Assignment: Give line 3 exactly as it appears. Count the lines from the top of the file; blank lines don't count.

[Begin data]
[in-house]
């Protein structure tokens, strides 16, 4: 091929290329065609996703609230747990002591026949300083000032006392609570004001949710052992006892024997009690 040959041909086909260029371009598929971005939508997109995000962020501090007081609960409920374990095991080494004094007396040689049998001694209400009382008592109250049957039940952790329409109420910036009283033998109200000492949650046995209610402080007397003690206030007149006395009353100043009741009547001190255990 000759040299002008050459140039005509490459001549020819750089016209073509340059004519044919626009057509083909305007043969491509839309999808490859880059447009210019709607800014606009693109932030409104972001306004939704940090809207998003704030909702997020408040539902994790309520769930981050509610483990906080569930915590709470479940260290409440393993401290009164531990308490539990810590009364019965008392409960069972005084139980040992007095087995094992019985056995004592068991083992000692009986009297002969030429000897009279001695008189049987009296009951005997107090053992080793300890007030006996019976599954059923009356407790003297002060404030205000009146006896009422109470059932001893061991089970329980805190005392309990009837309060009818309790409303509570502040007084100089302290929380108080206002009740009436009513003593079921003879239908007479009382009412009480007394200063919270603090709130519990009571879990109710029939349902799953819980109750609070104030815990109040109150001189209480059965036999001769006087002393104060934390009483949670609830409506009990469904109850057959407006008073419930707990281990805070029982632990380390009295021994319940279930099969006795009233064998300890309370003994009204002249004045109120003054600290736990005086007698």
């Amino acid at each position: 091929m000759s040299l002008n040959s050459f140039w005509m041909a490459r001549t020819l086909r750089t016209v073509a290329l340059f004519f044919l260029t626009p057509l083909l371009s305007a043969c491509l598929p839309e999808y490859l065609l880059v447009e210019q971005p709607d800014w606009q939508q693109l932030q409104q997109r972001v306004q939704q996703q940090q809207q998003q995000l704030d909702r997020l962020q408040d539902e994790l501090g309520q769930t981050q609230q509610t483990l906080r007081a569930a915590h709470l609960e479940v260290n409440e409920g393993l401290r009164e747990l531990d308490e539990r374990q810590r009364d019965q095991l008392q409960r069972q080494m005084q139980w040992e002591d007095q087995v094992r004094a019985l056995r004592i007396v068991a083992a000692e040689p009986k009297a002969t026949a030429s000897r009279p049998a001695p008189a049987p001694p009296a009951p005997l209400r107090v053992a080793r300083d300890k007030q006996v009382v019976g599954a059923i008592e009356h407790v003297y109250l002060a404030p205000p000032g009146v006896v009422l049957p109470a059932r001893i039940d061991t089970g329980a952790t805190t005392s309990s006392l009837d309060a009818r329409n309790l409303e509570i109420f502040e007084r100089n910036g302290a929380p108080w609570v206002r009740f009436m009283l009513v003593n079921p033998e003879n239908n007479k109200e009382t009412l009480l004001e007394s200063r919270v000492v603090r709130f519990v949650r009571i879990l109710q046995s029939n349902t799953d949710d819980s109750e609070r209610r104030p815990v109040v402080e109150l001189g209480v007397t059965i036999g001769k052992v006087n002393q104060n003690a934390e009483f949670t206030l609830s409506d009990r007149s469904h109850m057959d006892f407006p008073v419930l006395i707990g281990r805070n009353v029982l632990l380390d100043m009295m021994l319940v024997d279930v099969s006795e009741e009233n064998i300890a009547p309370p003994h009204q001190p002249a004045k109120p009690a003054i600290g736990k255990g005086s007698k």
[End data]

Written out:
């Amino acid at each position: 091929m000759s040299l002008n040959s050459f140039w005509m041909a490459r001549t020819l086909r750089t016209v073509a290329l340059f004519f044919l260029t626009p057509l083909l371009s305007a043969c491509l598929p839309e999808y490859l065609l880059v447009e210019q971005p709607d800014w606009q939508q693109l932030q409104q997109r972001v306004q939704q996703q940090q809207q998003q995000l704030d909702r997020l962020q408040d539902e994790l501090g309520q769930t981050q609230q509610t483990l906080r007081a569930a915590h709470l609960e479940v260290n409440e409920g393993l401290r009164e747990l531990d308490e539990r374990q810590r009364d019965q095991l008392q409960r069972q080494m005084q139980w040992e002591d007095q087995v094992r004094a019985l056995r004592i007396v068991a083992a000692e040689p009986k009297a002969t026949a030429s000897r009279p049998a001695p008189a049987p001694p009296a009951p005997l209400r107090v053992a080793r300083d300890k007030q006996v009382v019976g599954a059923i008592e009356h407790v003297y109250l002060a404030p205000p000032g009146v006896v009422l049957p109470a059932r001893i039940d061991t089970g329980a952790t805190t005392s309990s006392l009837d309060a009818r329409n309790l409303e509570i109420f502040e007084r100089n910036g302290a929380p108080w609570v206002r009740f009436m009283l009513v003593n079921p033998e003879n239908n007479k109200e009382t009412l009480l004001e007394s200063r919270v000492v603090r709130f519990v949650r009571i879990l109710q046995s029939n349902t799953d949710d819980s109750e609070r209610r104030p815990v109040v402080e109150l001189g209480v007397t059965i036999g001769k052992v006087n002393q104060n003690a934390e009483f949670t206030l609830s409506d009990r007149s469904h109850m057959d006892f407006p008073v419930l006395i707990g281990r805070n009353v029982l632990l380390d100043m009295m021994l319940v024997d279930v099969s006795e009741e009233n064998i300890a009547p309370p003994h009204q001190p002249a004045k109120p009690a003054i600290g736990k255990g005086s007698k």